Post Letter: Zigzagging Across the Mall

Dear Coalition Friends:

Today’s (Monday, October 6th) Washington Post contains the following excellent (and even highlighted) Letter to the Editor:

Zigzagging Across the Mall

The timing of Judy Scott Feldman’s Sept. 28 Close to Home piece, “We Must Save America’s Mall,” was on the money for me. I had just attempted to run a loop around all of the monuments that weekend. It had been a while since I ran that course, and I was stunned by the changes.

I discovered that you can no longer walk a straight line from Abraham Lincoln’s feet to the cool white stone of the Washington Monument and onward from there to the Capitol.

First, the way is blocked by what I call the “Monstrosity Project,” otherwise known as the World War II Memorial.

If you try going south around it, you find yourself on Independence Avenue. No, not on the sidewalk, on the avenue itself. No sidewalk remains unless you cross to the far side of Independence mid-block.

If you can circumnavigate all the orange construction mesh that cuts across the sidewalk, you come to a plywood barricade around the Washington Monument. The monument is now accessible only from the side opposite the Lincoln Memorial. Not that I could find a sign explaining this.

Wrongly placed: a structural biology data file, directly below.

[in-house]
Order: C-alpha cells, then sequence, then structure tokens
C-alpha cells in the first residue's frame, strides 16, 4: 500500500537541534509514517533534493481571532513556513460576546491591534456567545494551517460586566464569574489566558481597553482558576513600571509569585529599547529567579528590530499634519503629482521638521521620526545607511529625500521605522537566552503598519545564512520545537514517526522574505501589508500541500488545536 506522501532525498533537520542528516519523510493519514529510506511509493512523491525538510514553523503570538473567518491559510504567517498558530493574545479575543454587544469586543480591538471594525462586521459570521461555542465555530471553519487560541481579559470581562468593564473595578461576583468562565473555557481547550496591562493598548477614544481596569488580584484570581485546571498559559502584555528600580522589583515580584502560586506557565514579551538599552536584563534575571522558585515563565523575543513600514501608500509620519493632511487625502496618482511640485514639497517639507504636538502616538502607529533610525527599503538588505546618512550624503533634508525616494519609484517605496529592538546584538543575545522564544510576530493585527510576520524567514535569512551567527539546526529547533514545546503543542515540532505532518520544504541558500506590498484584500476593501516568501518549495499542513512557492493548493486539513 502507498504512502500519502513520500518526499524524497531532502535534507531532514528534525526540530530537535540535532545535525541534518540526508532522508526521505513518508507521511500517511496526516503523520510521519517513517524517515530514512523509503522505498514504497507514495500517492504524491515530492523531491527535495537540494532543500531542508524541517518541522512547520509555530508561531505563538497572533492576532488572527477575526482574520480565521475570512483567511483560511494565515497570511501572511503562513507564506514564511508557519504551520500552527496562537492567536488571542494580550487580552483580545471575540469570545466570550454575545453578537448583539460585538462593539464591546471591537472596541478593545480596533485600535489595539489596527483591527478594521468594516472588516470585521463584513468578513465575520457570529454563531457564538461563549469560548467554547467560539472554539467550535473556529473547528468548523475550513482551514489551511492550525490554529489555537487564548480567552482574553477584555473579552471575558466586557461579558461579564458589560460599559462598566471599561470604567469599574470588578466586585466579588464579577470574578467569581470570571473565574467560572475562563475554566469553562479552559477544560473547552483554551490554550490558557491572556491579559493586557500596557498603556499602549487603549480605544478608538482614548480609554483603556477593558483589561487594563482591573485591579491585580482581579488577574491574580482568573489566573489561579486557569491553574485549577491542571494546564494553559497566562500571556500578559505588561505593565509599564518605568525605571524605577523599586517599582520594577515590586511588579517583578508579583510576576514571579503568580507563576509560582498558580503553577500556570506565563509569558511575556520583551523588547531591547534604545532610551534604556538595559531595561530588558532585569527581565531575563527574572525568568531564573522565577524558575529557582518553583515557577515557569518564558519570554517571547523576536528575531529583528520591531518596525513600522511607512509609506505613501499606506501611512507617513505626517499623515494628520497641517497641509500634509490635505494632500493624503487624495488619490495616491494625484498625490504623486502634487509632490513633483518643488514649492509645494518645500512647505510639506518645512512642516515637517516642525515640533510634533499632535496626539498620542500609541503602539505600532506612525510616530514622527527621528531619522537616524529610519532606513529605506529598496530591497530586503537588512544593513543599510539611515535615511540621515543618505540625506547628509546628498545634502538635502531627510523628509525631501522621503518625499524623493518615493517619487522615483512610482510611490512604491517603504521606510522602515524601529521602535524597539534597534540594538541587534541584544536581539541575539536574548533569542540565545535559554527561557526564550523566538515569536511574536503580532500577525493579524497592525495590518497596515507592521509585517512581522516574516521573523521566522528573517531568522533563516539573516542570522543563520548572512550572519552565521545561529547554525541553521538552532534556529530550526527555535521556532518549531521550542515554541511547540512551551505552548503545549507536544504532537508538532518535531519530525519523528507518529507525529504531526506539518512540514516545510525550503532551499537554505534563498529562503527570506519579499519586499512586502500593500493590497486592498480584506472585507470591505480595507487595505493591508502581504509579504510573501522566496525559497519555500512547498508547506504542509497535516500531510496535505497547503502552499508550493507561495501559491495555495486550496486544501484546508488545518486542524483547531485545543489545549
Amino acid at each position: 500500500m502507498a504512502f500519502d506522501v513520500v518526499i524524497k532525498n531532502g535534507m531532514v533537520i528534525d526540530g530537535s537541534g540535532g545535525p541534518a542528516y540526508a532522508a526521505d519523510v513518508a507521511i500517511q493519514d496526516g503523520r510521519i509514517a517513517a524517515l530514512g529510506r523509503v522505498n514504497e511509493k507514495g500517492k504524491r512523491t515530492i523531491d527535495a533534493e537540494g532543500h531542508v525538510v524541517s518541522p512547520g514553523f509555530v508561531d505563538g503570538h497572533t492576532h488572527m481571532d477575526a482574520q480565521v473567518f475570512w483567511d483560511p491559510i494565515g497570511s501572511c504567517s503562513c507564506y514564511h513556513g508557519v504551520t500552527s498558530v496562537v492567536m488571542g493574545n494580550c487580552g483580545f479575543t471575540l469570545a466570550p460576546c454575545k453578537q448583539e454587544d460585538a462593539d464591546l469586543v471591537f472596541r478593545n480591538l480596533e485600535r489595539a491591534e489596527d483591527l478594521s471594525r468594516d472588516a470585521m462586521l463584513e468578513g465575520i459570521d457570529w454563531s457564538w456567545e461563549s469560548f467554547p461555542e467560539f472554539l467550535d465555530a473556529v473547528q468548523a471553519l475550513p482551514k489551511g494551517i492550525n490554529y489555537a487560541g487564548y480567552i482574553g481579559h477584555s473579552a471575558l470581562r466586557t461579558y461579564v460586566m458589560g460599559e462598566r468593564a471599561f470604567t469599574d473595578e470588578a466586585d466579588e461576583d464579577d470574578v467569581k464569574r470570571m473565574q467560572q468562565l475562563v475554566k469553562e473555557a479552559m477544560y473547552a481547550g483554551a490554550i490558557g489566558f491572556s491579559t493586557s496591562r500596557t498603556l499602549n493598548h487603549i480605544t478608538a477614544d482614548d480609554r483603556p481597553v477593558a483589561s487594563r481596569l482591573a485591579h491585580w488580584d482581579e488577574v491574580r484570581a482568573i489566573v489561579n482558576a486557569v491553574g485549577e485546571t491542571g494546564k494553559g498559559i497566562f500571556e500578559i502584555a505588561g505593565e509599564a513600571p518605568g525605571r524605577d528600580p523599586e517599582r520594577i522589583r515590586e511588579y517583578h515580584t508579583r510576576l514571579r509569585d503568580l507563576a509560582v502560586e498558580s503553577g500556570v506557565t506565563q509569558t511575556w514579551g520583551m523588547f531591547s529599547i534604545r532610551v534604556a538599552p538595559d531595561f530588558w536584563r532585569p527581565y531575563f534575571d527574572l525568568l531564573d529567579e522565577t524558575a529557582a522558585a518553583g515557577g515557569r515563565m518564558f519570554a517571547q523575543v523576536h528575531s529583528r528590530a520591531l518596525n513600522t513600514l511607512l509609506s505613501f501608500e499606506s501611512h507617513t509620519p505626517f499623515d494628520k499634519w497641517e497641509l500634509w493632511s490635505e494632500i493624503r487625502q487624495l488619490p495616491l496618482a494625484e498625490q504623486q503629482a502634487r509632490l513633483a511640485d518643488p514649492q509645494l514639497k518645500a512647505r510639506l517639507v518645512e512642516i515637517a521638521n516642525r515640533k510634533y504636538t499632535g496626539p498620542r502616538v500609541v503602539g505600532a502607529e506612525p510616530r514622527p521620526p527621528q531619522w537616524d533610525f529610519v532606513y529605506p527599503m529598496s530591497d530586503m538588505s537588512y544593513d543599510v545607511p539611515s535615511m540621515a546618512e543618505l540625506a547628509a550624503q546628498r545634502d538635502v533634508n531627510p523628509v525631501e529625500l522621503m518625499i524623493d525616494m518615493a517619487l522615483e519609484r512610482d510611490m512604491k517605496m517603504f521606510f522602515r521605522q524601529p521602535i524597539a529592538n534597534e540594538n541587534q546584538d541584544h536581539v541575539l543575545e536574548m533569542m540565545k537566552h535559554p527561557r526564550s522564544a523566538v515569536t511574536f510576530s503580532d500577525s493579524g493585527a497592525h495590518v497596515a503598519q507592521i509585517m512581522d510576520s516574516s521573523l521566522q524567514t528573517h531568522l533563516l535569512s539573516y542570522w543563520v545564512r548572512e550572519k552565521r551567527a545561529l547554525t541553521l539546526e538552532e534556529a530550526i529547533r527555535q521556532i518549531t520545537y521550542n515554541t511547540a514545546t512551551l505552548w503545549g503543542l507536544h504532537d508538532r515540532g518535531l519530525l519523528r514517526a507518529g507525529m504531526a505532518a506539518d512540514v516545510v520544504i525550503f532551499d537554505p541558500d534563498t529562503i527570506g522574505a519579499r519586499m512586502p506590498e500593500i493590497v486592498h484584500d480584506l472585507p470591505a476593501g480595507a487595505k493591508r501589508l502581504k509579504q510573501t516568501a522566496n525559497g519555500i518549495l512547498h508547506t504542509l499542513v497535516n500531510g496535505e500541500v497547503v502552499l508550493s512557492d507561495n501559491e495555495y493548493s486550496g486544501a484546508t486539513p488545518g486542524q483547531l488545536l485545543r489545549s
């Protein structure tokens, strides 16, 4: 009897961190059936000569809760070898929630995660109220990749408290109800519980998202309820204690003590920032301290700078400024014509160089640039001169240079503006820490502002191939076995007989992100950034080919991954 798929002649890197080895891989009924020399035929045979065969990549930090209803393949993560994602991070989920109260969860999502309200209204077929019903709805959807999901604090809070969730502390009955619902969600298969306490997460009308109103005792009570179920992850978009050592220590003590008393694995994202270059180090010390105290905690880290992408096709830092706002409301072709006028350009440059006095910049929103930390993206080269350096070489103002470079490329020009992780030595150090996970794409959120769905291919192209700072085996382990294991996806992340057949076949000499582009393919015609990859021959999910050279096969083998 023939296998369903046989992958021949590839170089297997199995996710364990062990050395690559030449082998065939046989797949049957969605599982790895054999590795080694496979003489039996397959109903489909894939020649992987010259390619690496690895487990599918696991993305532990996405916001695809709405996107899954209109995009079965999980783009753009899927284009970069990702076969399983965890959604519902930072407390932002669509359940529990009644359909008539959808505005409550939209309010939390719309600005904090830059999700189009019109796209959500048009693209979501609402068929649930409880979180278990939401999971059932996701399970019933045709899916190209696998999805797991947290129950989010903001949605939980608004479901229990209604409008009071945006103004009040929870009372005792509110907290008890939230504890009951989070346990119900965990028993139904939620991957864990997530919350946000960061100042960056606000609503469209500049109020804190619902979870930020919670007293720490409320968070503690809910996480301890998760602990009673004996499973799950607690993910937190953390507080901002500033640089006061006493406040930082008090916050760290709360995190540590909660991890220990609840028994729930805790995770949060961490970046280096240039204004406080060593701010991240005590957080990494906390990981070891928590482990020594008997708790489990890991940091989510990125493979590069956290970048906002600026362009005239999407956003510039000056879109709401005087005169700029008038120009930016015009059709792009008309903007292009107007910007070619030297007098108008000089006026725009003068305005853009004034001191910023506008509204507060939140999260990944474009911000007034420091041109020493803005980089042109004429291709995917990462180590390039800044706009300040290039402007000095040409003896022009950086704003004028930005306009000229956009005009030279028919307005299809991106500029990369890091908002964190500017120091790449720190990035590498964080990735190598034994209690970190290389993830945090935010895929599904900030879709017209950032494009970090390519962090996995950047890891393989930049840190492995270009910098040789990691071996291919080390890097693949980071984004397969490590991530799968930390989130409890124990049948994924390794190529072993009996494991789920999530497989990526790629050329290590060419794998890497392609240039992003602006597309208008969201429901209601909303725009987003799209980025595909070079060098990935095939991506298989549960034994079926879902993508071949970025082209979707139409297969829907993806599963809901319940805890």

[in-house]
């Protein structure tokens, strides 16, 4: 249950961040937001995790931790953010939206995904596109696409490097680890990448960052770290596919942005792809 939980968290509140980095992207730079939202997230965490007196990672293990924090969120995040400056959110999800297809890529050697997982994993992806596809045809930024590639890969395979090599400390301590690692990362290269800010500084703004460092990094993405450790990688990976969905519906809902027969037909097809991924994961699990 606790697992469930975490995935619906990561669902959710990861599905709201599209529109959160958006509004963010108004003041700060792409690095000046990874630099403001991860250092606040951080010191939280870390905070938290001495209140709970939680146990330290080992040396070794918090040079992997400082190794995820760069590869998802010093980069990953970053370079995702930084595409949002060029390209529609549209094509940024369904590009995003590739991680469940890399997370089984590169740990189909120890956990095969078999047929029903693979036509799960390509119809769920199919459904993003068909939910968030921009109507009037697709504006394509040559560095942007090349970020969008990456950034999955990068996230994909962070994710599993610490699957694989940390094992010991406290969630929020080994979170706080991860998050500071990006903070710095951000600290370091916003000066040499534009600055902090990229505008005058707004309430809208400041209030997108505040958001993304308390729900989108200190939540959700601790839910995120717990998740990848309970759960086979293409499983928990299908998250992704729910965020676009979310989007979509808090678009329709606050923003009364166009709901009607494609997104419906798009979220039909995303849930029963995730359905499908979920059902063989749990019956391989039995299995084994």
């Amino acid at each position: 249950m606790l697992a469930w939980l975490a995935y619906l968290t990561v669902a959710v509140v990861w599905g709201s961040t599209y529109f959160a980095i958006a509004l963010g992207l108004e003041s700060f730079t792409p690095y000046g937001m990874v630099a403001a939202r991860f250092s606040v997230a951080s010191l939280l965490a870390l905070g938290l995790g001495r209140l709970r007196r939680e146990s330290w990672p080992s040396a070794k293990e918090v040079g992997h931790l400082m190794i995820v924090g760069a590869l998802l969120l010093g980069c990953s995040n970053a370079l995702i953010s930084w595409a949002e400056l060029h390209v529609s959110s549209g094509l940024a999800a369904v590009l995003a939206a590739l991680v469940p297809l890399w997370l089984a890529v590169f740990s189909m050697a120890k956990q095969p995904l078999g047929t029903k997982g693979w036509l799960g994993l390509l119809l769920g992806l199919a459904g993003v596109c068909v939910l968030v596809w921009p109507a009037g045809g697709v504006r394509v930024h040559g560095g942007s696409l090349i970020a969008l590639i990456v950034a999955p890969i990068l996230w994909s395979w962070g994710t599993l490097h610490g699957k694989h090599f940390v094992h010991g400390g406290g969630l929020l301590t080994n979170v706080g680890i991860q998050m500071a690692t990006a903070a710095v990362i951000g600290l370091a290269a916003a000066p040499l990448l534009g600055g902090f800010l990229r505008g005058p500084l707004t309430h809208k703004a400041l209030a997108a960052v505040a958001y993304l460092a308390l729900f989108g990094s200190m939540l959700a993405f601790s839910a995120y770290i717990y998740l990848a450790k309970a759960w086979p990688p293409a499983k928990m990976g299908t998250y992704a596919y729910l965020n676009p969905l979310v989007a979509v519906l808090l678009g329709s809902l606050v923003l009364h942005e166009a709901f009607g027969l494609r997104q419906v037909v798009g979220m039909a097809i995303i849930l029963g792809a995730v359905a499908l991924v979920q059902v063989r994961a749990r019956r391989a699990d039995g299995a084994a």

If you manage to get inside through that east opening, you might go around in a circle seeking another way out. I’d hate to be in a wheelchair for that, since there’s quite a slope. Continuing to the Capitol, you find more plywood, Jersey barriers and all manner of mess.

I saw a lot of confused tourists trying to get to the historical sites. They can’t even get a clean shot of the sites with their cameras without all of the junk in the scene. And don’t tell me the plywood is for security. My Miata could pierce it.

Where are the signs explaining what the plywood, construction mesh and chain link are for and how long they will be there? Where are the signs explaining how to get more information and how to detour around all of this? Has the Park Service forgotten that the word “service” appears in its name?

Good grief.


(c) 2003 The Washington Post Company


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